- Dobutamine Stress Echocardiography: Impact of Abnormal Blood Potassium Levels on Cardiac Arrhythmias. [Journal Article]
- JAJ Am Soc Echocardiogr 2017 Apr 07
- CONCLUSIONS: DSE is safe even in the setting of abnormalities in blood potassium concentrations, and hence cancellation of DSE in patients with potassium abnormalities does not appear warranted. Elevated potassium levels are associated with lower rates of clinically significant supraventricular and ventricular arrhythmias. While remaining at relatively low risk, patients with very low potassium levels (≤3.1 mmol/L) at the time of DSE have a modestly increased risk of arrhythmia. Consideration could be given to correcting severe hypokalemia prior to DSE.
- An Unusual Case of Resistant Hypokalaemia in a Patient with Large Bowel Obstruction Secondary to Neuroendocrine Carcinoma of the Prostate. [Journal Article]
- CRCase Rep Surg 2017; 2017:2394365
- Neuroendocrine Carcinoma of the Prostate (NECP) is rare and only few cases have been reported, constituting less than 0.5% of prostatic malignancies. We report a rare case of large bowel obstruction ...
Neuroendocrine Carcinoma of the Prostate (NECP) is rare and only few cases have been reported, constituting less than 0.5% of prostatic malignancies. We report a rare case of large bowel obstruction from NECP posing a further challenge in management due to resistant hypokalaemia. A 70-year-old man presented with clinical signs of large bowel obstruction who was known to have prostatic carcinoma three years ago, treated initially with hormone therapy then chemoradiation. The blood profile showed a severe hypokalaemia and CT scan revealed liver and lung metastases apart from confirming large bowel obstruction from local invasion of NECP. Severe hypokalaemia was believed to be caused by paraneoplastic syndrome from tumor burden or by recent administration of Etoposide. Intensive potassium correction through a central venous access in maximal doses of 150 mmol/24 hours under cardiac monitoring finally raised serum potassium to 3.8 mmol/L. This safe period allowed us to perform a trephine colostomy at the left iliac fossa. The postoperative period was relatively uneventful. This first case report is presenting a rare cause of large bowel obstruction from a neuroendocrine carcinoma of prostate and highlights the importance of an early, intensive correction of electrolytes in patients with large tumor burden from NECP.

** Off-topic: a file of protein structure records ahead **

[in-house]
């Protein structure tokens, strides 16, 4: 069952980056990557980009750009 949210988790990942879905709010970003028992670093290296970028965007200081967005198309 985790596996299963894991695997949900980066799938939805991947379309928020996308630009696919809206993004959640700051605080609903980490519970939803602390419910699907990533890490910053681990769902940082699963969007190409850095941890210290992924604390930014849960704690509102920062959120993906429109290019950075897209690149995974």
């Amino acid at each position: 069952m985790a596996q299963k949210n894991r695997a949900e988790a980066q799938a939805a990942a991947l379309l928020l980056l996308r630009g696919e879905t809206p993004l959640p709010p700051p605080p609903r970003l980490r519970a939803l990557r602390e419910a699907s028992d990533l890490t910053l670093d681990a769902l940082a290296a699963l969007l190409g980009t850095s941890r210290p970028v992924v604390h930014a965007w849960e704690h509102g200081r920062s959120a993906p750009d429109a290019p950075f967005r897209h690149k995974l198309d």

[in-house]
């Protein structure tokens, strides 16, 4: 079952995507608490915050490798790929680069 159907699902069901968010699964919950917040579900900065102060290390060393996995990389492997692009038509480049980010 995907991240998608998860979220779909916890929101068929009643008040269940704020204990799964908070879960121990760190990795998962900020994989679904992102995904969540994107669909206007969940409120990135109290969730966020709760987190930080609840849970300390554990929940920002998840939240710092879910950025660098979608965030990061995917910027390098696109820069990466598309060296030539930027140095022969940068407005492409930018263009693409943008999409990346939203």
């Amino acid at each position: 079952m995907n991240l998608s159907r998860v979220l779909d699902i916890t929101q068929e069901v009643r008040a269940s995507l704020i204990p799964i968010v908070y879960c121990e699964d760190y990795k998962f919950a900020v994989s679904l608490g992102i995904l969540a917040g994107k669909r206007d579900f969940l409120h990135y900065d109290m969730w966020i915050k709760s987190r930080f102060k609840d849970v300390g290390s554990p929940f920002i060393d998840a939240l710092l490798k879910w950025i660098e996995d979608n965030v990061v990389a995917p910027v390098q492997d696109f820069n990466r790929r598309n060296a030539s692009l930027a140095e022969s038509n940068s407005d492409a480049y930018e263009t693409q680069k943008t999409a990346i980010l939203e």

- Usefulness of laboratory and radiological investigations in the management of supraventricular tachycardia. [Journal Article]
- EMEmerg Med Australas 2017 Mar 20
- CONCLUSIONS: Patients with uncomplicated SVT are over-investigated. Guidelines for ED SVT investigation are recommended. Further research is recommended to determine the indications for each investigation in the setting of SVT.
- Polyuria in a Patient with Aspergillus Infection. [Journal Article]
- CJClin J Am Soc Nephrol 2017 Mar 13
- Diuretic, natriuretic and potassium-sparing effect of nothofagin isolated from Leandra dasytricha (A. Gray) Cogn. leaves in normotensive and hypertensive rats. [Journal Article]
- CBChem Biol Interact 2017 Apr 25; 268:103-110
- Active constituents from natural origin have long been used for the treatment of patients suffering from cardiovascular and renal diseases. This study therefore aimed to investigate the diuretic and ...